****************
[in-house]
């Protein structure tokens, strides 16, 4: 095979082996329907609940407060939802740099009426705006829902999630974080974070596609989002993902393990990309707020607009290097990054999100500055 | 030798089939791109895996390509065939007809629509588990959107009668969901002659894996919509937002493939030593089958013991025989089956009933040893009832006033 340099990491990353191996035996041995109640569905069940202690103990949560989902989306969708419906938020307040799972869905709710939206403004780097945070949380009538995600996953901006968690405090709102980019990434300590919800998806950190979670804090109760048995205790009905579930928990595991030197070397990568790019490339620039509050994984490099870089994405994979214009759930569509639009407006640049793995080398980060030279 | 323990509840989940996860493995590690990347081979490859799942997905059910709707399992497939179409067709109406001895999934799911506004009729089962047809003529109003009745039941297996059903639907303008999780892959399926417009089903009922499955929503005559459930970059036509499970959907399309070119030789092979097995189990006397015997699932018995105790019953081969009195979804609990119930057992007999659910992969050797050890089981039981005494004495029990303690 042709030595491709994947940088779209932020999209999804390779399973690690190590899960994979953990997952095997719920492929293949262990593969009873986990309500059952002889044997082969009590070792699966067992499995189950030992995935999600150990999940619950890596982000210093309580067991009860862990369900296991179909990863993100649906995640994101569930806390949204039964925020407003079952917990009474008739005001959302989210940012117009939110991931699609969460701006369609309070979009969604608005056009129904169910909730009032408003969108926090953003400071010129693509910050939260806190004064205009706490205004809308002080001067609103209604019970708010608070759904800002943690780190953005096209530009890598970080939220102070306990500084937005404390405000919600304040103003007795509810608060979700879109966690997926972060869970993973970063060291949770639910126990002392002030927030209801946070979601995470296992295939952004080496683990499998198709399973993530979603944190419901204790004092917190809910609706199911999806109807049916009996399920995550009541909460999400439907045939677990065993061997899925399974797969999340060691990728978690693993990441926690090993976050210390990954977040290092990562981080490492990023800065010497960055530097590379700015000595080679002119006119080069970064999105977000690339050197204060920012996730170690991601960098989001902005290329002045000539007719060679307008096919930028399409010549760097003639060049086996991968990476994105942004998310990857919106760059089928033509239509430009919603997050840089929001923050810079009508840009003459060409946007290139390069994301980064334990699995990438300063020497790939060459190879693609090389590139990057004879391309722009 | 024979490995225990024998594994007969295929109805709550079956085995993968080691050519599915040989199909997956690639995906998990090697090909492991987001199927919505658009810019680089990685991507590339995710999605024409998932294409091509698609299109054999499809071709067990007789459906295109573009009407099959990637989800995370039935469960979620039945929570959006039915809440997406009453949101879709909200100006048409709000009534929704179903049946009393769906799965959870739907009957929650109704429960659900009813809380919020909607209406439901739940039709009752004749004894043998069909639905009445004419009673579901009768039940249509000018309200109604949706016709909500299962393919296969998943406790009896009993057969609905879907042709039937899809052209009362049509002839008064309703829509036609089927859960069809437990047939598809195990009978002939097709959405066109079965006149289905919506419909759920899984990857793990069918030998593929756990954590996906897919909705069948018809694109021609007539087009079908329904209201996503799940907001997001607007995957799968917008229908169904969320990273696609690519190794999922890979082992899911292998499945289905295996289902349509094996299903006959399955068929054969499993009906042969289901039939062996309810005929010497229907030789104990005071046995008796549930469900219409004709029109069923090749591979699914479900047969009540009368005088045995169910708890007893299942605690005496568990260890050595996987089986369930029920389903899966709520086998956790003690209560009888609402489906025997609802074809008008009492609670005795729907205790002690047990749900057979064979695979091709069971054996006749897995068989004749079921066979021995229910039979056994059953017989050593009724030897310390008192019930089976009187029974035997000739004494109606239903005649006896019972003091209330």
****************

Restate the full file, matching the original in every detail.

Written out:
[in-house]
């Protein structure tokens, strides 16, 4: 095979082996329907609940407060939802740099009426705006829902999630974080974070596609989002993902393990990309707020607009290097990054999100500055 | 030798089939791109895996390509065939007809629509588990959107009668969901002659894996919509937002493939030593089958013991025989089956009933040893009832006033 340099990491990353191996035996041995109640569905069940202690103990949560989902989306969708419906938020307040799972869905709710939206403004780097945070949380009538995600996953901006968690405090709102980019990434300590919800998806950190979670804090109760048995205790009905579930928990595991030197070397990568790019490339620039509050994984490099870089994405994979214009759930569509639009407006640049793995080398980060030279 | 323990509840989940996860493995590690990347081979490859799942997905059910709707399992497939179409067709109406001895999934799911506004009729089962047809003529109003009745039941297996059903639907303008999780892959399926417009089903009922499955929503005559459930970059036509499970959907399309070119030789092979097995189990006397015997699932018995105790019953081969009195979804609990119930057992007999659910992969050797050890089981039981005494004495029990303690 042709030595491709994947940088779209932020999209999804390779399973690690190590899960994979953990997952095997719920492929293949262990593969009873986990309500059952002889044997082969009590070792699966067992499995189950030992995935999600150990999940619950890596982000210093309580067991009860862990369900296991179909990863993100649906995640994101569930806390949204039964925020407003079952917990009474008739005001959302989210940012117009939110991931699609969460701006369609309070979009969604608005056009129904169910909730009032408003969108926090953003400071010129693509910050939260806190004064205009706490205004809308002080001067609103209604019970708010608070759904800002943690780190953005096209530009890598970080939220102070306990500084937005404390405000919600304040103003007795509810608060979700879109966690997926972060869970993973970063060291949770639910126990002392002030927030209801946070979601995470296992295939952004080496683990499998198709399973993530979603944190419901204790004092917190809910609706199911999806109807049916009996399920995550009541909460999400439907045939677990065993061997899925399974797969999340060691990728978690693993990441926690090993976050210390990954977040290092990562981080490492990023800065010497960055530097590379700015000595080679002119006119080069970064999105977000690339050197204060920012996730170690991601960098989001902005290329002045000539007719060679307008096919930028399409010549760097003639060049086996991968990476994105942004998310990857919106760059089928033509239509430009919603997050840089929001923050810079009508840009003459060409946007290139390069994301980064334990699995990438300063020497790939060459190879693609090389590139990057004879391309722009 | 024979490995225990024998594994007969295929109805709550079956085995993968080691050519599915040989199909997956690639995906998990090697090909492991987001199927919505658009810019680089990685991507590339995710999605024409998932294409091509698609299109054999499809071709067990007789459906295109573009009407099959990637989800995370039935469960979620039945929570959006039915809440997406009453949101879709909200100006048409709000009534929704179903049946009393769906799965959870739907009957929650109704429960659900009813809380919020909607209406439901739940039709009752004749004894043998069909639905009445004419009673579901009768039940249509000018309200109604949706016709909500299962393919296969998943406790009896009993057969609905879907042709039937899809052209009362049509002839008064309703829509036609089927859960069809437990047939598809195990009978002939097709959405066109079965006149289905919506419909759920899984990857793990069918030998593929756990954590996906897919909705069948018809694109021609007539087009079908329904209201996503799940907001997001607007995957799968917008229908169904969320990273696609690519190794999922890979082992899911292998499945289905295996289902349509094996299903006959399955068929054969499993009906042969289901039939062996309810005929010497229907030789104990005071046995008796549930469900219409004709029109069923090749591979699914479900047969009540009368005088045995169910708890007893299942605690005496568990260890050595996987089986369930029920389903899966709520086998956790003690209560009888609402489906025997609802074809008008009492609670005795729907205790002690047990749900057979064979695979091709069971054996006749897995068989004749079921066979021995229910039979056994059953017989050593009724030897310390008192019930089976009187029974035997000739004494109606239903005649006896019972003091209330």